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Need to do some fine tuning before submitting your MS? Nail those niggles with this list of links to the assortment of Proofreading Tips by Catriona Tippin for Words & Pictures over the years.

Proofreading and editing your work in progress? Happy with punctuation, grammar and use of figures of speech? Here are some handy guides.

If you don't feel confident with apostrophes here's everything you need to know. Remember, it's always worth trying a ‘search’ for every example.

Check your sentence structure with a look at commas, and semi-colons, colons and brackets.  
Check your use of dashes and  hyphens and your use of plurals.  Here’s a look at a couple of figures of speech - metaphors and onomatopoeia – more planned for future editions of Words & Pictures.
Checking your vocabulary? The English language specialises in homophones and heterographs so here are four batches of ‘false friends.’ False friends one includes Asterix versus asterisk and currant versus current, there’s false friends two for grisly versus grizzly and geezer versus geyser. In false friends three  meet principal versus principle and redolent versus resonant, and finally false friends four includes reluctant versus reticent and trooper versus trouper… “Trooper: All effing, all blinding. Trouper: all singing, all dancing” according to The Economist Style Guide.  Contronyms are worth checking in context too.

There are two lists to ponder at common mistakes one and common mistakes two. The word ‘mistakes’ is pejorative and you can argue that these rules are constantly changing. For instance I’ve listed the traditional difference between rebut and refute, but the English language is awash with polysemy – the coexistence of more than one meaning for a word. There’s been a lot of refuting in the news recently.

Though some of these ‘false friends’ and ‘common mistakes’ definitions are a tad pedantic, and the English language is always changing to include new words, is your fresh new book the place to push the boundaries of orthography? You want reviews of your plot rather than picky comments about your spelling and grammar.  Thankfully, many changes in the way language is used are for the better – you might like to think about how gender and jobs are looked at these days.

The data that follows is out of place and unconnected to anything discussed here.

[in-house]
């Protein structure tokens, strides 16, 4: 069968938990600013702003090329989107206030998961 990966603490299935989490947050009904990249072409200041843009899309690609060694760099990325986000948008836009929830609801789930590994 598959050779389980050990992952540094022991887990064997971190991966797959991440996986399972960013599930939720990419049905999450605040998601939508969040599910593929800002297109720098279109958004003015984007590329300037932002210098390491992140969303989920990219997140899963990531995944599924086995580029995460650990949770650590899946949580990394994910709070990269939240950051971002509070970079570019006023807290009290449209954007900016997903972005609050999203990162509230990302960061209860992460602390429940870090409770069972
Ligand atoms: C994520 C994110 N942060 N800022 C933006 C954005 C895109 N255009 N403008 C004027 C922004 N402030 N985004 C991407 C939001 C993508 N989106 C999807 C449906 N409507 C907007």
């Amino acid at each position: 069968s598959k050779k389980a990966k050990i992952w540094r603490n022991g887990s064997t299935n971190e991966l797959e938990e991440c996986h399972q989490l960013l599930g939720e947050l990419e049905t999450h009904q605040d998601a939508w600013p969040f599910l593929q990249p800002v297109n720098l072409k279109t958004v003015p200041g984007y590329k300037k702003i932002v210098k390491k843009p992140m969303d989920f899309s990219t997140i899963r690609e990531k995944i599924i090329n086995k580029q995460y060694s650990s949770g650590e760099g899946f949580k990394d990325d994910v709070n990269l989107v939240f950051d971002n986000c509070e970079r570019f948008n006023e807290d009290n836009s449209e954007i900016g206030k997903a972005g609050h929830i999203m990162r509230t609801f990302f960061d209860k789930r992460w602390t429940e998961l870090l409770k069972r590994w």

How about Americanisms… how will your story read across the pond? Latin may have its de facto place in your work in progress, and are you delving into constructed languages? Good luck with that!

Important aspects of the shape of your story, and the various choices you have to make include fact checking and character naming.  With domain names and hashtags in mind, look at your title and character choices and also check for any unfortunate anagrams.

Designing a comic book or graphic novel? You’ll have some different proofreading priorities.  While your work is in progress you might find filler text useful.

Self publishing means choosing the look of your book – body copy and cover design. You have a lot to consider as there are so many fonts available.  If you’re designing your book cover you may need to think about the history of typescript. Here’s a look at vintage fonts one and vintage fonts two

I hope you’ve built up your personal library with useful books on writing. Accidence Will Happen by Oliver Kamm is an interesting look at contemporary use of English and Modern Tribes by Susie Dent is an entertaining roam around descriptive sociology. This interview with Oxford English Dictionary Editor Fiona McPherson reveals some of the thoughts and priorities of a lexicographer.

Just for fun… you might recognise Sheldon’s ‘Fun With Flags’ logo from the television series Big Bang Theory? Here’s fun with fonts and fun with words plus a miscellany of the nonsense known as fumblerules.

And, finally, here’s the most useful post of the lot – my  top ten proofreading tips.


Catriona Tippin has been a member of SCBWI since 2006. Details of her writing and illustrating can be found here

Helen Liston is Words & Pictures' KnowHow editor. If you have any suggestions for future KnowHow posts, you can contact Helen at

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